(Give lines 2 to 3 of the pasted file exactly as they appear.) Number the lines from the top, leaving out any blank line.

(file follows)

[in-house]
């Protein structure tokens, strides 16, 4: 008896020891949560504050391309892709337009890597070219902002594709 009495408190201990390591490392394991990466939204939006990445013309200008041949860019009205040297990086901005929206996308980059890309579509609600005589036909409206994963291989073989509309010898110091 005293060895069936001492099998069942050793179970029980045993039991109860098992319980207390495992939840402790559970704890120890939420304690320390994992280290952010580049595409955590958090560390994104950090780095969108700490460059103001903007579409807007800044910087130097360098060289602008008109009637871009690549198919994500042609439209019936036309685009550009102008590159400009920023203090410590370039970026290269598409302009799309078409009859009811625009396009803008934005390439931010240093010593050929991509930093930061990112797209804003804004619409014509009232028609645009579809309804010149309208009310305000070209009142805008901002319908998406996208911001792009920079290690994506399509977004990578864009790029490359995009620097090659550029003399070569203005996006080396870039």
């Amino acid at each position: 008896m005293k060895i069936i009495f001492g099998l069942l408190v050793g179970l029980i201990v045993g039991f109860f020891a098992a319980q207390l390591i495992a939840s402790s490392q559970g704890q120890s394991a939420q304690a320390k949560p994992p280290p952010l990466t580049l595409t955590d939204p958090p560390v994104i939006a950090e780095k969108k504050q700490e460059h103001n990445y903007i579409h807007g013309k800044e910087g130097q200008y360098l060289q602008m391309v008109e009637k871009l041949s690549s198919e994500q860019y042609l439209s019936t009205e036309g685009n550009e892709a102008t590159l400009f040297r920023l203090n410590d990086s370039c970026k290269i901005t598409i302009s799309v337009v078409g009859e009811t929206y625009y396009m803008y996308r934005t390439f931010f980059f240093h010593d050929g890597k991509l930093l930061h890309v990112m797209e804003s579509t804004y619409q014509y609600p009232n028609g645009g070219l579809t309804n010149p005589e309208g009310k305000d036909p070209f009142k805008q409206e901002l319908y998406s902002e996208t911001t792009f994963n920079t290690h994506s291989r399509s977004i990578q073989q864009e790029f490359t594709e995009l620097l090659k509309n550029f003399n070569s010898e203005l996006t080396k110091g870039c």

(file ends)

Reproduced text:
């Protein structure tokens, strides 16, 4: 008896020891949560504050391309892709337009890597070219902002594709 009495408190201990390591490392394991990466939204939006990445013309200008041949860019009205040297990086901005929206996308980059890309579509609600005589036909409206994963291989073989509309010898110091 005293060895069936001492099998069942050793179970029980045993039991109860098992319980207390495992939840402790559970704890120890939420304690320390994992280290952010580049595409955590958090560390994104950090780095969108700490460059103001903007579409807007800044910087130097360098060289602008008109009637871009690549198919994500042609439209019936036309685009550009102008590159400009920023203090410590370039970026290269598409302009799309078409009859009811625009396009803008934005390439931010240093010593050929991509930093930061990112797209804003804004619409014509009232028609645009579809309804010149309208009310305000070209009142805008901002319908998406996208911001792009920079290690994506399509977004990578864009790029490359995009620097090659550029003399070569203005996006080396870039």
């Amino acid at each position: 008896m005293k060895i069936i009495f001492g099998l069942l408190v050793g179970l029980i201990v045993g039991f109860f020891a098992a319980q207390l390591i495992a939840s402790s490392q559970g704890q120890s394991a939420q304690a320390k949560p994992p280290p952010l990466t580049l595409t955590d939204p958090p560390v994104i939006a950090e780095k969108k504050q700490e460059h103001n990445y903007i579409h807007g013309k800044e910087g130097q200008y360098l060289q602008m391309v008109e009637k871009l041949s690549s198919e994500q860019y042609l439209s019936t009205e036309g685009n550009e892709a102008t590159l400009f040297r920023l203090n410590d990086s370039c970026k290269i901005t598409i302009s799309v337009v078409g009859e009811t929206y625009y396009m803008y996308r934005t390439f931010f980059f240093h010593d050929g890597k991509l930093l930061h890309v990112m797209e804003s579509t804004y619409q014509y609600p009232n028609g645009g070219l579809t309804n010149p005589e309208g009310k305000d036909p070209f009142k805008q409206e901002l319908y998406s902002e996208t911001t792009f994963n920079t290690h994506s291989r399509s977004i990578q073989q864009e790029f490359t594709e995009l620097l090659k509309n550029f003399n070569s010898e203005l996006t080396k110091g870039c």